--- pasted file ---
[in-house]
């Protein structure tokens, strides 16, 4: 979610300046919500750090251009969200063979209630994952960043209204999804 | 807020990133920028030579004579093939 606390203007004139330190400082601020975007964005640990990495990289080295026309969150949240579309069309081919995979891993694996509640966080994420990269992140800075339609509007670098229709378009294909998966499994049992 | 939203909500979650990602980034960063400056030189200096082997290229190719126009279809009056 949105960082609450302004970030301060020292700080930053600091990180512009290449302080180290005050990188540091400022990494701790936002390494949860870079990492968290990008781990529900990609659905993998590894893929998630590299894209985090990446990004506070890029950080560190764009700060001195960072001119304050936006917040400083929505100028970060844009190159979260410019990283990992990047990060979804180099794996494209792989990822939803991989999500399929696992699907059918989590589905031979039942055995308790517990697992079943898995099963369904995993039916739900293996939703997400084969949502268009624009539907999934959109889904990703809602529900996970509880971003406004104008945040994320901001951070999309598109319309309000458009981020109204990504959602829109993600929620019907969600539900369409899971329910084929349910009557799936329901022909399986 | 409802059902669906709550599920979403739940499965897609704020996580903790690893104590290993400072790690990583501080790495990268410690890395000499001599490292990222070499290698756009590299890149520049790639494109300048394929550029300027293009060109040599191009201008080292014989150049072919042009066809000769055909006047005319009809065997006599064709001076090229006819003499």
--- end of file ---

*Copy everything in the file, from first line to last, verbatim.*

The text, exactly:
[in-house]
């Protein structure tokens, strides 16, 4: 979610300046919500750090251009969200063979209630994952960043209204999804 | 807020990133920028030579004579093939 606390203007004139330190400082601020975007964005640990990495990289080295026309969150949240579309069309081919995979891993694996509640966080994420990269992140800075339609509007670098229709378009294909998966499994049992 | 939203909500979650990602980034960063400056030189200096082997290229190719126009279809009056 949105960082609450302004970030301060020292700080930053600091990180512009290449302080180290005050990188540091400022990494701790936002390494949860870079990492968290990008781990529900990609659905993998590894893929998630590299894209985090990446990004506070890029950080560190764009700060001195960072001119304050936006917040400083929505100028970060844009190159979260410019990283990992990047990060979804180099794996494209792989990822939803991989999500399929696992699907059918989590589905031979039942055995308790517990697992079943898995099963369904995993039916739900293996939703997400084969949502268009624009539907999934959109889904990703809602529900996970509880971003406004104008945040994320901001951070999309598109319309309000458009981020109204990504959602829109993600929620019907969600539900369409899971329910084929349910009557799936329901022909399986 | 409802059902669906709550599920979403739940499965897609704020996580903790690893104590290993400072790690990583501080790495990268410690890395000499001599490292990222070499290698756009590299890149520049790639494109300048394929550029300027293009060109040599191009201008080292014989150049072919042009066809000769055909006047005319009809065997006599064709001076090229006819003499």